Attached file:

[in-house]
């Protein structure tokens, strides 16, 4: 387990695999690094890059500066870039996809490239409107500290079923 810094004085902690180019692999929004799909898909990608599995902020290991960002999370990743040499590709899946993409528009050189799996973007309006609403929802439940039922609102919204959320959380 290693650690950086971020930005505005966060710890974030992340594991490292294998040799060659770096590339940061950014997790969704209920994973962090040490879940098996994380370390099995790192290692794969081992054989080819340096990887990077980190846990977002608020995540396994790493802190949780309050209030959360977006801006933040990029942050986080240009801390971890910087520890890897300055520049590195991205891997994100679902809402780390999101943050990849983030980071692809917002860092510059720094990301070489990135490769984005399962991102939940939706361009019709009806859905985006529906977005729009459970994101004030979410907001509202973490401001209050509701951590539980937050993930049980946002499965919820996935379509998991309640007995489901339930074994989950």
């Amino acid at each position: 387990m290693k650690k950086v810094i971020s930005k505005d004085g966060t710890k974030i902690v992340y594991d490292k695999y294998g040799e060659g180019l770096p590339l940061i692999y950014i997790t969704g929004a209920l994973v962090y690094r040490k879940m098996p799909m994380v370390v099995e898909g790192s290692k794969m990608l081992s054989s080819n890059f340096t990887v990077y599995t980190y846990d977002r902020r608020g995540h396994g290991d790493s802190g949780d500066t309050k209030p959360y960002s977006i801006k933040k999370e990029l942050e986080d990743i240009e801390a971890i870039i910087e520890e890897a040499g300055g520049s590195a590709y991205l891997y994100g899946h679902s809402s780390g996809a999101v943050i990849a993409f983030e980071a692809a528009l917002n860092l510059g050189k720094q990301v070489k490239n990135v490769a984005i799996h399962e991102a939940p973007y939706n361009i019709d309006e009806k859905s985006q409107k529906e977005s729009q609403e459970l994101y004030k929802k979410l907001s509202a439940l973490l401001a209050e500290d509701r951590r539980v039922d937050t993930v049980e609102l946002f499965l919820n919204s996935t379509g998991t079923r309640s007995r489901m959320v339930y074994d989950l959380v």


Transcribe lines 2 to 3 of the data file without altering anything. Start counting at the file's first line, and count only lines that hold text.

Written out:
């Protein structure tokens, strides 16, 4: 387990695999690094890059500066870039996809490239409107500290079923 810094004085902690180019692999929004799909898909990608599995902020290991960002999370990743040499590709899946993409528009050189799996973007309006609403929802439940039922609102919204959320959380 290693650690950086971020930005505005966060710890974030992340594991490292294998040799060659770096590339940061950014997790969704209920994973962090040490879940098996994380370390099995790192290692794969081992054989080819340096990887990077980190846990977002608020995540396994790493802190949780309050209030959360977006801006933040990029942050986080240009801390971890910087520890890897300055520049590195991205891997994100679902809402780390999101943050990849983030980071692809917002860092510059720094990301070489990135490769984005399962991102939940939706361009019709009806859905985006529906977005729009459970994101004030979410907001509202973490401001209050509701951590539980937050993930049980946002499965919820996935379509998991309640007995489901339930074994989950």
């Amino acid at each position: 387990m290693k650690k950086v810094i971020s930005k505005d004085g966060t710890k974030i902690v992340y594991d490292k695999y294998g040799e060659g180019l770096p590339l940061i692999y950014i997790t969704g929004a209920l994973v962090y690094r040490k879940m098996p799909m994380v370390v099995e898909g790192s290692k794969m990608l081992s054989s080819n890059f340096t990887v990077y599995t980190y846990d977002r902020r608020g995540h396994g290991d790493s802190g949780d500066t309050k209030p959360y960002s977006i801006k933040k999370e990029l942050e986080d990743i240009e801390a971890i870039i910087e520890e890897a040499g300055g520049s590195a590709y991205l891997y994100g899946h679902s809402s780390g996809a999101v943050i990849a993409f983030e980071a692809a528009l917002n860092l510059g050189k720094q990301v070489k490239n990135v490769a984005i799996h399962e991102a939940p973007y939706n361009i019709d309006e009806k859905s985006q409107k529906e977005s729009q609403e459970l994101y004030k929802k979410l907001s509202a439940l973490l401001a209050e500290d509701r951590r539980v039922d937050t993930v049980e609102l946002f499965l919820n919204s996935t379509g998991t079923r309640s007995r489901m959320v339930y074994d989950l959380v």